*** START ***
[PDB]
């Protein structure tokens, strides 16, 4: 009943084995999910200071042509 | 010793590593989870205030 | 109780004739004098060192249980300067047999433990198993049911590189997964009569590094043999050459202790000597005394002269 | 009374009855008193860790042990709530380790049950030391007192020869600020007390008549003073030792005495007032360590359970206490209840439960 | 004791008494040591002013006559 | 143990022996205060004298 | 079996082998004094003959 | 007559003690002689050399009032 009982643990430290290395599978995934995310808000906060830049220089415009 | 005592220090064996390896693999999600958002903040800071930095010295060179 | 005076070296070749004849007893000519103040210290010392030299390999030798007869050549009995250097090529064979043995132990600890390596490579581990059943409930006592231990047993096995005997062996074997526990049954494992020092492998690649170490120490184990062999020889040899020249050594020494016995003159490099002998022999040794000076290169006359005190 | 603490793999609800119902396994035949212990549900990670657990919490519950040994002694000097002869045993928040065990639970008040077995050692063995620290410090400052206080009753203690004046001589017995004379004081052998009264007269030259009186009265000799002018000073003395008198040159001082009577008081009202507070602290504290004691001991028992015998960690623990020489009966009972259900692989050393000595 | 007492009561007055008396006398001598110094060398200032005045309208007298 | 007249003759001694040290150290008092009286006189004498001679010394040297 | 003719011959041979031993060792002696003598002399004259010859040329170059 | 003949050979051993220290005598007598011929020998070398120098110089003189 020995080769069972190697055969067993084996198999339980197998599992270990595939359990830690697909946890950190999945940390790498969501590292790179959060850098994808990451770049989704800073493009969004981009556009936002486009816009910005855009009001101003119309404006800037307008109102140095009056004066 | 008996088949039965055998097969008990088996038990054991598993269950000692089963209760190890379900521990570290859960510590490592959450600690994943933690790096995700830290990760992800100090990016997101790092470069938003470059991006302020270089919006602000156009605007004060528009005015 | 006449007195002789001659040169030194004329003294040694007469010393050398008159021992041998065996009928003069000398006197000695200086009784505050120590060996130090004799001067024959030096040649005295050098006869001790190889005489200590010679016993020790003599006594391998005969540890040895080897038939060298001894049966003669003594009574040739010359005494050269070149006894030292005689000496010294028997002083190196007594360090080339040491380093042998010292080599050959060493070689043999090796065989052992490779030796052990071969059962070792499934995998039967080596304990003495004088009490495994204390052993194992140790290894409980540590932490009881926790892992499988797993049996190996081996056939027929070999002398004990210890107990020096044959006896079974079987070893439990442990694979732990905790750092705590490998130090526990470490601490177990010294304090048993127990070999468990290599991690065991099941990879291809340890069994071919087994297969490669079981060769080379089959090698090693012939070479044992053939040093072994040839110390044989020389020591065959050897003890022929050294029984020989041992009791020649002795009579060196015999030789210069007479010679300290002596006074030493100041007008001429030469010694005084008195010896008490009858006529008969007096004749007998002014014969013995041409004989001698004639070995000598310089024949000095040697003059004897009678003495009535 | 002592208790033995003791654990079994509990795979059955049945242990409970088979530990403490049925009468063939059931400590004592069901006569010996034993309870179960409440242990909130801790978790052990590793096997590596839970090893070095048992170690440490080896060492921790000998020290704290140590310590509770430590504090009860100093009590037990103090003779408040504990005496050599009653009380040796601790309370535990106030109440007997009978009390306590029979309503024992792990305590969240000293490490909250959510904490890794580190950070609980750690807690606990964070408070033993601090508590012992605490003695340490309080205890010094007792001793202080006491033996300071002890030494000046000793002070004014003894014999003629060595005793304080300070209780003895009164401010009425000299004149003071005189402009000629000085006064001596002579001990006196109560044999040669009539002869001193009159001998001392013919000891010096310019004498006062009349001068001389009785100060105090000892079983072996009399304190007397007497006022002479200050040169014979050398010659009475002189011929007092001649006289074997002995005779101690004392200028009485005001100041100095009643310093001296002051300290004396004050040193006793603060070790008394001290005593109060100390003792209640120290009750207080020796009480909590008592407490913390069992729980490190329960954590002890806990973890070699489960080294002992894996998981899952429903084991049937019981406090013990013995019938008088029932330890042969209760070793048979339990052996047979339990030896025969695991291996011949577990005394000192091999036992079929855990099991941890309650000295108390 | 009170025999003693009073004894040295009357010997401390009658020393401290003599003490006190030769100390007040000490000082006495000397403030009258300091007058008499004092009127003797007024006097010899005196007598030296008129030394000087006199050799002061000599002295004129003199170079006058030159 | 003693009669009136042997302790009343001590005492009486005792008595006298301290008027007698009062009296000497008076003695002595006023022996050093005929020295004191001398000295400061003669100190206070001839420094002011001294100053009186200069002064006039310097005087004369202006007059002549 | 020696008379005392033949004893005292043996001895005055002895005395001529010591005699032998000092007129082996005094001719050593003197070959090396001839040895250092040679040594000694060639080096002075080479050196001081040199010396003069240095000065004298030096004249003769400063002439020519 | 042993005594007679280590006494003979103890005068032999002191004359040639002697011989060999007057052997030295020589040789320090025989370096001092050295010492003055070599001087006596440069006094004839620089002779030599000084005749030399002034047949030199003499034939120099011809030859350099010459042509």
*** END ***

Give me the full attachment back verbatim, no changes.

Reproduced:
[PDB]
């Protein structure tokens, strides 16, 4: 009943084995999910200071042509 | 010793590593989870205030 | 109780004739004098060192249980300067047999433990198993049911590189997964009569590094043999050459202790000597005394002269 | 009374009855008193860790042990709530380790049950030391007192020869600020007390008549003073030792005495007032360590359970206490209840439960 | 004791008494040591002013006559 | 143990022996205060004298 | 079996082998004094003959 | 007559003690002689050399009032 009982643990430290290395599978995934995310808000906060830049220089415009 | 005592220090064996390896693999999600958002903040800071930095010295060179 | 005076070296070749004849007893000519103040210290010392030299390999030798007869050549009995250097090529064979043995132990600890390596490579581990059943409930006592231990047993096995005997062996074997526990049954494992020092492998690649170490120490184990062999020889040899020249050594020494016995003159490099002998022999040794000076290169006359005190 | 603490793999609800119902396994035949212990549900990670657990919490519950040994002694000097002869045993928040065990639970008040077995050692063995620290410090400052206080009753203690004046001589017995004379004081052998009264007269030259009186009265000799002018000073003395008198040159001082009577008081009202507070602290504290004691001991028992015998960690623990020489009966009972259900692989050393000595 | 007492009561007055008396006398001598110094060398200032005045309208007298 | 007249003759001694040290150290008092009286006189004498001679010394040297 | 003719011959041979031993060792002696003598002399004259010859040329170059 | 003949050979051993220290005598007598011929020998070398120098110089003189 020995080769069972190697055969067993084996198999339980197998599992270990595939359990830690697909946890950190999945940390790498969501590292790179959060850098994808990451770049989704800073493009969004981009556009936002486009816009910005855009009001101003119309404006800037307008109102140095009056004066 | 008996088949039965055998097969008990088996038990054991598993269950000692089963209760190890379900521990570290859960510590490592959450600690994943933690790096995700830290990760992800100090990016997101790092470069938003470059991006302020270089919006602000156009605007004060528009005015 | 006449007195002789001659040169030194004329003294040694007469010393050398008159021992041998065996009928003069000398006197000695200086009784505050120590060996130090004799001067024959030096040649005295050098006869001790190889005489200590010679016993020790003599006594391998005969540890040895080897038939060298001894049966003669003594009574040739010359005494050269070149006894030292005689000496010294028997002083190196007594360090080339040491380093042998010292080599050959060493070689043999090796065989052992490779030796052990071969059962070792499934995998039967080596304990003495004088009490495994204390052993194992140790290894409980540590932490009881926790892992499988797993049996190996081996056939027929070999002398004990210890107990020096044959006896079974079987070893439990442990694979732990905790750092705590490998130090526990470490601490177990010294304090048993127990070999468990290599991690065991099941990879291809340890069994071919087994297969490669079981060769080379089959090698090693012939070479044992053939040093072994040839110390044989020389020591065959050897003890022929050294029984020989041992009791020649002795009579060196015999030789210069007479010679300290002596006074030493100041007008001429030469010694005084008195010896008490009858006529008969007096004749007998002014014969013995041409004989001698004639070995000598310089024949000095040697003059004897009678003495009535 | 002592208790033995003791654990079994509990795979059955049945242990409970088979530990403490049925009468063939059931400590004592069901006569010996034993309870179960409440242990909130801790978790052990590793096997590596839970090893070095048992170690440490080896060492921790000998020290704290140590310590509770430590504090009860100093009590037990103090003779408040504990005496050599009653009380040796601790309370535990106030109440007997009978009390306590029979309503024992792990305590969240000293490490909250959510904490890794580190950070609980750690807690606990964070408070033993601090508590012992605490003695340490309080205890010094007792001793202080006491033996300071002890030494000046000793002070004014003894014999003629060595005793304080300070209780003895009164401010009425000299004149003071005189402009000629000085006064001596002579001990006196109560044999040669009539002869001193009159001998001392013919000891010096310019004498006062009349001068001389009785100060105090000892079983072996009399304190007397007497006022002479200050040169014979050398010659009475002189011929007092001649006289074997002995005779101690004392200028009485005001100041100095009643310093001296002051300290004396004050040193006793603060070790008394001290005593109060100390003792209640120290009750207080020796009480909590008592407490913390069992729980490190329960954590002890806990973890070699489960080294002992894996998981899952429903084991049937019981406090013990013995019938008088029932330890042969209760070793048979339990052996047979339990030896025969695991291996011949577990005394000192091999036992079929855990099991941890309650000295108390 | 009170025999003693009073004894040295009357010997401390009658020393401290003599003490006190030769100390007040000490000082006495000397403030009258300091007058008499004092009127003797007024006097010899005196007598030296008129030394000087006199050799002061000599002295004129003199170079006058030159 | 003693009669009136042997302790009343001590005492009486005792008595006298301290008027007698009062009296000497008076003695002595006023022996050093005929020295004191001398000295400061003669100190206070001839420094002011001294100053009186200069002064006039310097005087004369202006007059002549 | 020696008379005392033949004893005292043996001895005055002895005395001529010591005699032998000092007129082996005094001719050593003197070959090396001839040895250092040679040594000694060639080096002075080479050196001081040199010396003069240095000065004298030096004249003769400063002439020519 | 042993005594007679280590006494003979103890005068032999002191004359040639002697011989060999007057052997030295020589040789320090025989370096001092050295010492003055070599001087006596440069006094004839620089002779030599000084005749030399002034047949030199003499034939120099011809030859350099010459042509």